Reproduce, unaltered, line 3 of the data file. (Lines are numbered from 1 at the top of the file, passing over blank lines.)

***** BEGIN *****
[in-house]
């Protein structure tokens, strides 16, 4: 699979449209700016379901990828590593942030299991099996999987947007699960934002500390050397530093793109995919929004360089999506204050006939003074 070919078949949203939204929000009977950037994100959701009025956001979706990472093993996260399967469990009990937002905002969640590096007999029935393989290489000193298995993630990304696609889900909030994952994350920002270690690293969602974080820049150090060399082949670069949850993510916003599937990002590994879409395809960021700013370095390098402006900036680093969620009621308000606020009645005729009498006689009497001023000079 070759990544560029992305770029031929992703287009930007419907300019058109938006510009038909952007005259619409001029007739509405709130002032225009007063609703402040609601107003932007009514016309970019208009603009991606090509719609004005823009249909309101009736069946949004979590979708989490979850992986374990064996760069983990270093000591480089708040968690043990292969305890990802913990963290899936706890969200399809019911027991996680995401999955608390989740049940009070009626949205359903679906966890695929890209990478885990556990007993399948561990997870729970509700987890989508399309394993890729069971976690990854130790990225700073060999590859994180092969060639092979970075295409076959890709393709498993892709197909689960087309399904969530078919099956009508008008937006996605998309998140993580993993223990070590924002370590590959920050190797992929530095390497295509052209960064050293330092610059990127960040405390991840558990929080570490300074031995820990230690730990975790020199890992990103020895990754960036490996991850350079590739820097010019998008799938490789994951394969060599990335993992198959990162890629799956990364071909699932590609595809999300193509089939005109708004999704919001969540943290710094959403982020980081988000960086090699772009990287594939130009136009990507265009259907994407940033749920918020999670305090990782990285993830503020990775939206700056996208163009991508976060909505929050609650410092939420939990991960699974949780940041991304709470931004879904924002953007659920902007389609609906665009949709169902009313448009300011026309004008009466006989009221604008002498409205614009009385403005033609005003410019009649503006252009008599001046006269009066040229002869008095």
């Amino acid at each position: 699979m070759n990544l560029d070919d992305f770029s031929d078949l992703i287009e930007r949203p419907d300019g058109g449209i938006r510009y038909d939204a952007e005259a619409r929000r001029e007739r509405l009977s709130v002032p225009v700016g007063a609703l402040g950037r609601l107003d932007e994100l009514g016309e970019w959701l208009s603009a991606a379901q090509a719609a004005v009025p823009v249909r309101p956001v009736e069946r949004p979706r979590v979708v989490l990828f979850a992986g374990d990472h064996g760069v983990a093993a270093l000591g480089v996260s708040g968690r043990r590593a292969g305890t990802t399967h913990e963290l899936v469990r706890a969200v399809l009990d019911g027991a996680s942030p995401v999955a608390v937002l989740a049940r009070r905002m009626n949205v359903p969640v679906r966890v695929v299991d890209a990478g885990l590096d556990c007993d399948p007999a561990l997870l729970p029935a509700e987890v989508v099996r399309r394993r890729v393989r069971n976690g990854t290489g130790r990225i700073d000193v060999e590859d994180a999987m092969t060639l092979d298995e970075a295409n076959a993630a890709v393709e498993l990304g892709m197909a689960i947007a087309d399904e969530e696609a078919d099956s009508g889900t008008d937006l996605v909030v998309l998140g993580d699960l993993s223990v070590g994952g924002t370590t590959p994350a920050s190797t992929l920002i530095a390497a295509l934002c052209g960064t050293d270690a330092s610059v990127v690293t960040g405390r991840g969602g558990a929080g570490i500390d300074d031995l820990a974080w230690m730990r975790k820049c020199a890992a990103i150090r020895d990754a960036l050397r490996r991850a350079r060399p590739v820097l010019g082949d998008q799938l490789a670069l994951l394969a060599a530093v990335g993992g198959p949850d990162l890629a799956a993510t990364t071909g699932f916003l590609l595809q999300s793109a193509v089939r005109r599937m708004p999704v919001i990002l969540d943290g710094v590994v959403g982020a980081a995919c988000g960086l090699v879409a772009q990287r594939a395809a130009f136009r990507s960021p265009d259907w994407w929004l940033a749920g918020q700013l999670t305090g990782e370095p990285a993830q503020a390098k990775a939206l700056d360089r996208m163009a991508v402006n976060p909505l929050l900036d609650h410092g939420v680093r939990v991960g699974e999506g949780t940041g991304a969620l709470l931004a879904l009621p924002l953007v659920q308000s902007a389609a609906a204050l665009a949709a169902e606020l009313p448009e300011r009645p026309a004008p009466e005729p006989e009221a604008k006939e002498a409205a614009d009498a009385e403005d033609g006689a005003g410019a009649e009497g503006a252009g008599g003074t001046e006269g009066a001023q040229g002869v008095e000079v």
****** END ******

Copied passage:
């Amino acid at each position: 699979m070759n990544l560029d070919d992305f770029s031929d078949l992703i287009e930007r949203p419907d300019g058109g449209i938006r510009y038909d939204a952007e005259a619409r929000r001029e007739r509405l009977s709130v002032p225009v700016g007063a609703l402040g950037r609601l107003d932007e994100l009514g016309e970019w959701l208009s603009a991606a379901q090509a719609a004005v009025p823009v249909r309101p956001v009736e069946r949004p979706r979590v979708v989490l990828f979850a992986g374990d990472h064996g760069v983990a093993a270093l000591g480089v996260s708040g968690r043990r590593a292969g305890t990802t399967h913990e963290l899936v469990r706890a969200v399809l009990d019911g027991a996680s942030p995401v999955a608390v937002l989740a049940r009070r905002m009626n949205v359903p969640v679906r966890v695929v299991d890209a990478g885990l590096d556990c007993d399948p007999a561990l997870l729970p029935a509700e987890v989508v099996r399309r394993r890729v393989r069971n976690g990854t290489g130790r990225i700073d000193v060999e590859d994180a999987m092969t060639l092979d298995e970075a295409n076959a993630a890709v393709e498993l990304g892709m197909a689960i947007a087309d399904e969530e696609a078919d099956s009508g889900t008008d937006l996605v909030v998309l998140g993580d699960l993993s223990v070590g994952g924002t370590t590959p994350a920050s190797t992929l920002i530095a390497a295509l934002c052209g960064t050293d270690a330092s610059v990127v690293t960040g405390r991840g969602g558990a929080g570490i500390d300074d031995l820990a974080w230690m730990r975790k820049c020199a890992a990103i150090r020895d990754a960036l050397r490996r991850a350079r060399p590739v820097l010019g082949d998008q799938l490789a670069l994951l394969a060599a530093v990335g993992g198959p949850d990162l890629a799956a993510t990364t071909g699932f916003l590609l595809q999300s793109a193509v089939r005109r599937m708004p999704v919001i990002l969540d943290g710094v590994v959403g982020a980081a995919c988000g960086l090699v879409a772009q990287r594939a395809a130009f136009r990507s960021p265009d259907w994407w929004l940033a749920g918020q700013l999670t305090g990782e370095p990285a993830q503020a390098k990775a939206l700056d360089r996208m163009a991508v402006n976060p909505l929050l900036d609650h410092g939420v680093r939990v991960g699974e999506g949780t940041g991304a969620l709470l931004a879904l009621p924002l953007v659920q308000s902007a389609a609906a204050l665009a949709a169902e606020l009313p448009e300011r009645p026309a004008p009466e005729p006989e009221a604008k006939e002498a409205a614009d009498a009385e403005d033609g006689a005003g410019a009649e009497g503006a252009g008599g003074t001046e006269g009066a001023q040229g002869v008095e000079v």